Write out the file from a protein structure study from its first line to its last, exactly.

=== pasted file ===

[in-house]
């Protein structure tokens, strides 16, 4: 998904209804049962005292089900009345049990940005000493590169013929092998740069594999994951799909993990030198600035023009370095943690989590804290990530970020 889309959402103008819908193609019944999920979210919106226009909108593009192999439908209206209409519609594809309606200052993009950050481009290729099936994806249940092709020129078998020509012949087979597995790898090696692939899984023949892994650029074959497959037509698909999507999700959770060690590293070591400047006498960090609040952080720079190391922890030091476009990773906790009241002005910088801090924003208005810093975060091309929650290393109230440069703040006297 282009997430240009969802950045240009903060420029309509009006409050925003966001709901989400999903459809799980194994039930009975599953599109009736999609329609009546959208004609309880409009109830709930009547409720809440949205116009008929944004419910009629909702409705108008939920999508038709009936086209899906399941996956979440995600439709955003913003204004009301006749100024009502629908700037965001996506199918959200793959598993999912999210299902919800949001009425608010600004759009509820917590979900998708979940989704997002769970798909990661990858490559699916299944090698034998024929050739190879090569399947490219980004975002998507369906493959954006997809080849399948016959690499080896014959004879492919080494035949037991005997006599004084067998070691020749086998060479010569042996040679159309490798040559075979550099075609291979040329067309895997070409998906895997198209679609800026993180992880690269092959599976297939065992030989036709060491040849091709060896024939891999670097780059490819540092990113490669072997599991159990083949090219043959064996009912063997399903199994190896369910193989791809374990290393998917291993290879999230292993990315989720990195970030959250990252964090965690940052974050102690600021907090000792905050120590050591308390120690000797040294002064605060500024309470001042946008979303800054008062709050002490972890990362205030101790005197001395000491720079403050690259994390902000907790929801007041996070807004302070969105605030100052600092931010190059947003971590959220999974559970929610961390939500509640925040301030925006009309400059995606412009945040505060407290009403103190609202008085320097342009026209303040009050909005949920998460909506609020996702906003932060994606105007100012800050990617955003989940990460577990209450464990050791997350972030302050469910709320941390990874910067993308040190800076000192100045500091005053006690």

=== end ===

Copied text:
[in-house]
């Protein structure tokens, strides 16, 4: 998904209804049962005292089900009345049990940005000493590169013929092998740069594999994951799909993990030198600035023009370095943690989590804290990530970020 889309959402103008819908193609019944999920979210919106226009909108593009192999439908209206209409519609594809309606200052993009950050481009290729099936994806249940092709020129078998020509012949087979597995790898090696692939899984023949892994650029074959497959037509698909999507999700959770060690590293070591400047006498960090609040952080720079190391922890030091476009990773906790009241002005910088801090924003208005810093975060091309929650290393109230440069703040006297 282009997430240009969802950045240009903060420029309509009006409050925003966001709901989400999903459809799980194994039930009975599953599109009736999609329609009546959208004609309880409009109830709930009547409720809440949205116009008929944004419910009629909702409705108008939920999508038709009936086209899906399941996956979440995600439709955003913003204004009301006749100024009502629908700037965001996506199918959200793959598993999912999210299902919800949001009425608010600004759009509820917590979900998708979940989704997002769970798909990661990858490559699916299944090698034998024929050739190879090569399947490219980004975002998507369906493959954006997809080849399948016959690499080896014959004879492919080494035949037991005997006599004084067998070691020749086998060479010569042996040679159309490798040559075979550099075609291979040329067309895997070409998906895997198209679609800026993180992880690269092959599976297939065992030989036709060491040849091709060896024939891999670097780059490819540092990113490669072997599991159990083949090219043959064996009912063997399903199994190896369910193989791809374990290393998917291993290879999230292993990315989720990195970030959250990252964090965690940052974050102690600021907090000792905050120590050591308390120690000797040294002064605060500024309470001042946008979303800054008062709050002490972890990362205030101790005197001395000491720079403050690259994390902000907790929801007041996070807004302070969105605030100052600092931010190059947003971590959220999974559970929610961390939500509640925040301030925006009309400059995606412009945040505060407290009403103190609202008085320097342009026209303040009050909005949920998460909506609020996702906003932060994606105007100012800050990617955003989940990460577990209450464990050791997350972030302050469910709320941390990874910067993308040190800076000192100045500091005053006690």